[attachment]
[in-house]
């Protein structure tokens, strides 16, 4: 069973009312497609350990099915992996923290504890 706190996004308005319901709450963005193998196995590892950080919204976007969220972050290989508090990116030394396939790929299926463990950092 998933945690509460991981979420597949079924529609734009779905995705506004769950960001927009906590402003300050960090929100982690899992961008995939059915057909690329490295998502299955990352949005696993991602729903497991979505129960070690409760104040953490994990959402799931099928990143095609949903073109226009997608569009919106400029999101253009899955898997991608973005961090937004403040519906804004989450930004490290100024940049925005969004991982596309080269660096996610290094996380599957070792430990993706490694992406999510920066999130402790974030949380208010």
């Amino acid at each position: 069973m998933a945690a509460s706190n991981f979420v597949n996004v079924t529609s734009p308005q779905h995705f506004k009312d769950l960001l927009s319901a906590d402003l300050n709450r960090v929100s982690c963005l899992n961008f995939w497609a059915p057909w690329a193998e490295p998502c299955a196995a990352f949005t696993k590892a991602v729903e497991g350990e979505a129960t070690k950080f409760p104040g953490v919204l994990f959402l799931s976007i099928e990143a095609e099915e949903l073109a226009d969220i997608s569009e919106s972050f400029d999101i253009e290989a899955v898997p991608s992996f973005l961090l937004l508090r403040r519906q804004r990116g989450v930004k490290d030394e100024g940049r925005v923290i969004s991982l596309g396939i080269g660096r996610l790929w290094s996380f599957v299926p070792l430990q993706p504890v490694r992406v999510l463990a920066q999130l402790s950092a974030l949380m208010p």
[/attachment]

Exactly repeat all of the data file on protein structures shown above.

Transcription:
[in-house]
């Protein structure tokens, strides 16, 4: 069973009312497609350990099915992996923290504890 706190996004308005319901709450963005193998196995590892950080919204976007969220972050290989508090990116030394396939790929299926463990950092 998933945690509460991981979420597949079924529609734009779905995705506004769950960001927009906590402003300050960090929100982690899992961008995939059915057909690329490295998502299955990352949005696993991602729903497991979505129960070690409760104040953490994990959402799931099928990143095609949903073109226009997608569009919106400029999101253009899955898997991608973005961090937004403040519906804004989450930004490290100024940049925005969004991982596309080269660096996610290094996380599957070792430990993706490694992406999510920066999130402790974030949380208010």
């Amino acid at each position: 069973m998933a945690a509460s706190n991981f979420v597949n996004v079924t529609s734009p308005q779905h995705f506004k009312d769950l960001l927009s319901a906590d402003l300050n709450r960090v929100s982690c963005l899992n961008f995939w497609a059915p057909w690329a193998e490295p998502c299955a196995a990352f949005t696993k590892a991602v729903e497991g350990e979505a129960t070690k950080f409760p104040g953490v919204l994990f959402l799931s976007i099928e990143a095609e099915e949903l073109a226009d969220i997608s569009e919106s972050f400029d999101i253009e290989a899955v898997p991608s992996f973005l961090l937004l508090r403040r519906q804004r990116g989450v930004k490290d030394e100024g940049r925005v923290i969004s991982l596309g396939i080269g660096r996610l790929w290094s996380f599957v299926p070792l430990q993706p504890v490694r992406v999510l463990a920066q999130l402790s950092a974030l949380m208010p």